So, be a dear. Always, always, tag every link (owned, earned or paid). It will have a material impact on the quality of your mobile analysis.

campaign tracking google play store

In Google Analytics there are five parameters: Source, Medium, Campaign, Term and Content. You should always use the first three, the last two are bonus. Check with the web analytics tool you use, every single tool allows you to do this, though each has a nuance you have to absorb.

Campaign tracking links have some differences depending on if they are going to your mobile website or your mobile app. Please see the detailed campaign tracking page for more info for websites, Android and iOS. Check out the helpful GA site URL builder and the Google Play URL builder.

When you analyze the data in Google Analytics (or Adobe or WebTrends or Webtrekk), this data will be in your Campaigns folder waiting for you to some pretty magnificent analysis.

Remember. Tag. Everything.

Step 2. Tag your mobile website. GTM FTW!

If anyone tells you that mobile analytics is hard, browsers are terrible, cookies are crumbling, phones use WAP (remember that?) etc., look at that person, give them a hug, then mark them in your book as enemy using red ink.

I kid a little of course. Use blue ink. : )

You can track mobile websites just fine with your standard web analytics tool.

According to Pew, while cell phones are nearly ubiquitous around the world (95% China, 91% Chile, 82% Kenya), penetration of smartphones are still getting there (37% China, 39% Chile, 19% Kenya). In the US, depending on who you ask, smartphones form around 65% of the cell phones.

It is important to realize that almost all monetizable behavior on mobile devices is on smartphones (everywhere in the world). So if with a few minutes of work you can track that, you have captured what’s most important to your business. If you are in a feature phone majority market, and that market has most of the monetizable behavior, please invest in unique tracking there. If you are not… KISS.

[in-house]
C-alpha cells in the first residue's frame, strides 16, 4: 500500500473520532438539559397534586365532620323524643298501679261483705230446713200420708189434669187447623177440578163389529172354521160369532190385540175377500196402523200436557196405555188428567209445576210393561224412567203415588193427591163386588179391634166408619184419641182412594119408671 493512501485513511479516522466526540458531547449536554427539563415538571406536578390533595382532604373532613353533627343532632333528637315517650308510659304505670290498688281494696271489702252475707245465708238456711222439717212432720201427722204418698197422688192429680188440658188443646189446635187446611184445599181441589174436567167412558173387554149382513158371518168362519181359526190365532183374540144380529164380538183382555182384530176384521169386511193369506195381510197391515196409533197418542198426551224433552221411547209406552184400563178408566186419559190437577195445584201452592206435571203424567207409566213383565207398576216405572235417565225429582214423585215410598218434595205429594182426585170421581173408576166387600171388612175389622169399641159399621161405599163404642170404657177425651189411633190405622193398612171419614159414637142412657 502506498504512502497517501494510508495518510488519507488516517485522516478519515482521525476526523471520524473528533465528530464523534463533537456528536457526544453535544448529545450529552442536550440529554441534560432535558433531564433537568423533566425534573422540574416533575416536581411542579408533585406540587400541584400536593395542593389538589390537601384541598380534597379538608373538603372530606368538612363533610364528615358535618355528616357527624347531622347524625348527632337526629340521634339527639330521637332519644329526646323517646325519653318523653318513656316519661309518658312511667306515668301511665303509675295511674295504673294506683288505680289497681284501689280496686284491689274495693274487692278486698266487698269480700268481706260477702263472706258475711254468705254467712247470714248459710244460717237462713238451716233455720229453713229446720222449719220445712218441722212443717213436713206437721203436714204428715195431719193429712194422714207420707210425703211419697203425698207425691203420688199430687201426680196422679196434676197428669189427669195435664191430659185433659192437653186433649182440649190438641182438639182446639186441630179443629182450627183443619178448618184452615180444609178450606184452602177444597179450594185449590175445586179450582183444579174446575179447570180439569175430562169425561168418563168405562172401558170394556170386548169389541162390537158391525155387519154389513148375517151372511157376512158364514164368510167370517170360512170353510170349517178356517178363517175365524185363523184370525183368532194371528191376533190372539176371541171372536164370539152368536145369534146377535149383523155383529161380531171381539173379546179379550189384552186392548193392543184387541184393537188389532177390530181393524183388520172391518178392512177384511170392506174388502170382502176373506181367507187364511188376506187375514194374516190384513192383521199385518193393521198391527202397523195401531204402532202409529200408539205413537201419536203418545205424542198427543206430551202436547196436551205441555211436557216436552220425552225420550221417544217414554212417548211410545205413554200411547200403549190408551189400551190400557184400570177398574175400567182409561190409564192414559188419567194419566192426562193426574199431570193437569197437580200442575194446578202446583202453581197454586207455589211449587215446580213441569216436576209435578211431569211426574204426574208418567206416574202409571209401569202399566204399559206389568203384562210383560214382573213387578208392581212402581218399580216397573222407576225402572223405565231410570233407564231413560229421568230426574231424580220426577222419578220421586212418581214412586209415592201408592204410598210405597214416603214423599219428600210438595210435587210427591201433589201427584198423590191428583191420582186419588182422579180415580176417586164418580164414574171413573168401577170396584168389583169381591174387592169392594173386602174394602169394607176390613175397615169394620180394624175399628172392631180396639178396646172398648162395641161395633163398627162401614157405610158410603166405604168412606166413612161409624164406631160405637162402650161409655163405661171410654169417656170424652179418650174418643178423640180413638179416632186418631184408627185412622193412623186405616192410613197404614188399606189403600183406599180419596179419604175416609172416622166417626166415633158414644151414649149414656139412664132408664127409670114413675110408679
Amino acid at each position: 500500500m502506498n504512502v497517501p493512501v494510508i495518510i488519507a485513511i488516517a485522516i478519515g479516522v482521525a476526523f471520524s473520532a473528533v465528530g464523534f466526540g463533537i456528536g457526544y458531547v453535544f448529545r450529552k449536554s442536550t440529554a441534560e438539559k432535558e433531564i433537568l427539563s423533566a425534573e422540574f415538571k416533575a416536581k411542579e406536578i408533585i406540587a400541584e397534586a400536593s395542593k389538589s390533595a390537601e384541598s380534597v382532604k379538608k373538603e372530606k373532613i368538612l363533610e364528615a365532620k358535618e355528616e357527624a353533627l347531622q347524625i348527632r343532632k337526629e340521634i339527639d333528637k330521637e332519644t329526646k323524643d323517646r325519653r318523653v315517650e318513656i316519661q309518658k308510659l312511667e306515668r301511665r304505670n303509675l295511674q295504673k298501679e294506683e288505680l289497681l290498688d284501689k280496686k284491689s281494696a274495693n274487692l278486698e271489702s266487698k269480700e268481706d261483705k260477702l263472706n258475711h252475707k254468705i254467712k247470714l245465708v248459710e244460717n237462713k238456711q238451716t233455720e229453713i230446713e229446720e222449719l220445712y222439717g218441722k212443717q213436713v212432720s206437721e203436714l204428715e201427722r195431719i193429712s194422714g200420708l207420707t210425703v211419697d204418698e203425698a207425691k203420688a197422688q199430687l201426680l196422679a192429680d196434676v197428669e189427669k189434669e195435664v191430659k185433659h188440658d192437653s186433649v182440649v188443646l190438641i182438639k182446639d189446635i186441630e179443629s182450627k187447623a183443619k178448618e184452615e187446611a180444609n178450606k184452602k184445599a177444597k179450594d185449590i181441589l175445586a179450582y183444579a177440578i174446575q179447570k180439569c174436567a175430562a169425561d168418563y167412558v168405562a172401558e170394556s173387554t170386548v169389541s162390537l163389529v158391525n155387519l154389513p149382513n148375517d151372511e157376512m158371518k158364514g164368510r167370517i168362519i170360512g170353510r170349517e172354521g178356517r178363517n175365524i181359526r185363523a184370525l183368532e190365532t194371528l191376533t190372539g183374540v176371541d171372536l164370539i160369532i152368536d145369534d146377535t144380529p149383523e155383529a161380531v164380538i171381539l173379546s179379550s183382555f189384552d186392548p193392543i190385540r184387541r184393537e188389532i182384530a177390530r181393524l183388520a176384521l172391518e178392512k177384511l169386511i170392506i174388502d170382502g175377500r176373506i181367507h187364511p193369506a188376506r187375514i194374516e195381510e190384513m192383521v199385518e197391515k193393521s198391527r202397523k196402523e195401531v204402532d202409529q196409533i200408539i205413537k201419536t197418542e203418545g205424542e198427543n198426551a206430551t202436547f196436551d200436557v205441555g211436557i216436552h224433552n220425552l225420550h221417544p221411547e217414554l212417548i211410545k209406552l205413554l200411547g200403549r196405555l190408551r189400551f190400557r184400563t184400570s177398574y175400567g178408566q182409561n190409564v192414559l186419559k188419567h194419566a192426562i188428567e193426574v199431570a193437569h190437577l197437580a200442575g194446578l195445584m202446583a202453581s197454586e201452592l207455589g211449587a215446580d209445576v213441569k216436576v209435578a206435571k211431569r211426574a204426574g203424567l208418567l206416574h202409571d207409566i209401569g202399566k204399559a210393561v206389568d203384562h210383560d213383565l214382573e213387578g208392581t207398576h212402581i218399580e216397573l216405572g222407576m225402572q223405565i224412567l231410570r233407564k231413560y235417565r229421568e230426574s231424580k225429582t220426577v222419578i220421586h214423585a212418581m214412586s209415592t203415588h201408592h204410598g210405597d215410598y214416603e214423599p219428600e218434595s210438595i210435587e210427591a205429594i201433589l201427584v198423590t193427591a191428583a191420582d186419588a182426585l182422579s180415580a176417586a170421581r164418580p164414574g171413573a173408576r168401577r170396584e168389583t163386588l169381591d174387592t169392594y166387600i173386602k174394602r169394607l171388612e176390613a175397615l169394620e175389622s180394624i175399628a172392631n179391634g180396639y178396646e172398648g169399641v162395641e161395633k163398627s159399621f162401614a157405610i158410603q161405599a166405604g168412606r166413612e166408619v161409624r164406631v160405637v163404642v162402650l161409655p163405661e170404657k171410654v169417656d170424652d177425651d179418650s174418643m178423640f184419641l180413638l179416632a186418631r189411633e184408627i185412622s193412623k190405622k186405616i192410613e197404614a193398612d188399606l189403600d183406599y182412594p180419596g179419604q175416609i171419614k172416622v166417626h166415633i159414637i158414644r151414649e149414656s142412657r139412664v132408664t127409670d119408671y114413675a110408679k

Let me modify my earlier sentence: You can track smartphone usage of your mobile websites just fine with your standard analytics tool.

If you are starting new, or going to touch the code on your website for any reason, please, in the name of Thor, Superman and Dilbert, use a tag management solution. Enterprise tag management solutions are extremely feature rich now (they can even make you coffee), and hold the incredible promise of just having to touch your mobile site/app once and then being able to add more data capture sexiness remotely via the cloud.

Google Tag Manager is one such solution. It is free. And you don’t even have to use Google Analytics to use it. It supports GA of course, along with AdWords, DoubleClick, GDN and many other Google tags. What is cool is that it is also pre-integrated with comScore, Turn, Media6 and other measurement and tracking solutions.

google tag manager

Sign up for your free account, set up a container tag, add that to a global element on your site and as soon as you add your GA Web Property ID, you are in business.

This will just give you the standard tagging. You would get the cool and sexy events, timers, rules and triggers, cross-domain tracking and all that. But for day one, standard will do.

One last request for you. Once you start collecting the data, please take half a day to identify all the micro-outcomes on your mobile website (remember this step for apps too), and ensure you configure them as Goals in your Google Analytics account’s admin interface.

Mobile experiences are unique, to understand that one key strategy for us will be understanding the micro-outcomes.

So, use GTM, implement one container tag, turn on the standard GA tag, configure goals in GA admin, you are ready for a lot of mobile data analysis!

Step 3. Dive into Mobile Reporting and Analysis.

Analytics > Mobile > Overview > Devices.

That is all it takes for you to get a real solid feel for mobile’s impact on your business. The very first thing you’ll see will be the distribution between desktop, mobile (smartphones) and tablets. The team at Google has done a great job of having the end-to-end view there across Acquisition, Behavior and Outcomes.

google analytics mobile traffic

What do you learn from this report? Mobile content consumption, behavior along key metrics (time, bounces etc.) and a sense for how much value you are getting from your mobile traffic. It will likely answer all the top level questions your boss has relating to mobile.

If you have ecommerce you will see key metrics related to money making. Transactions, Revenue and Ecommerce Conversion Rate.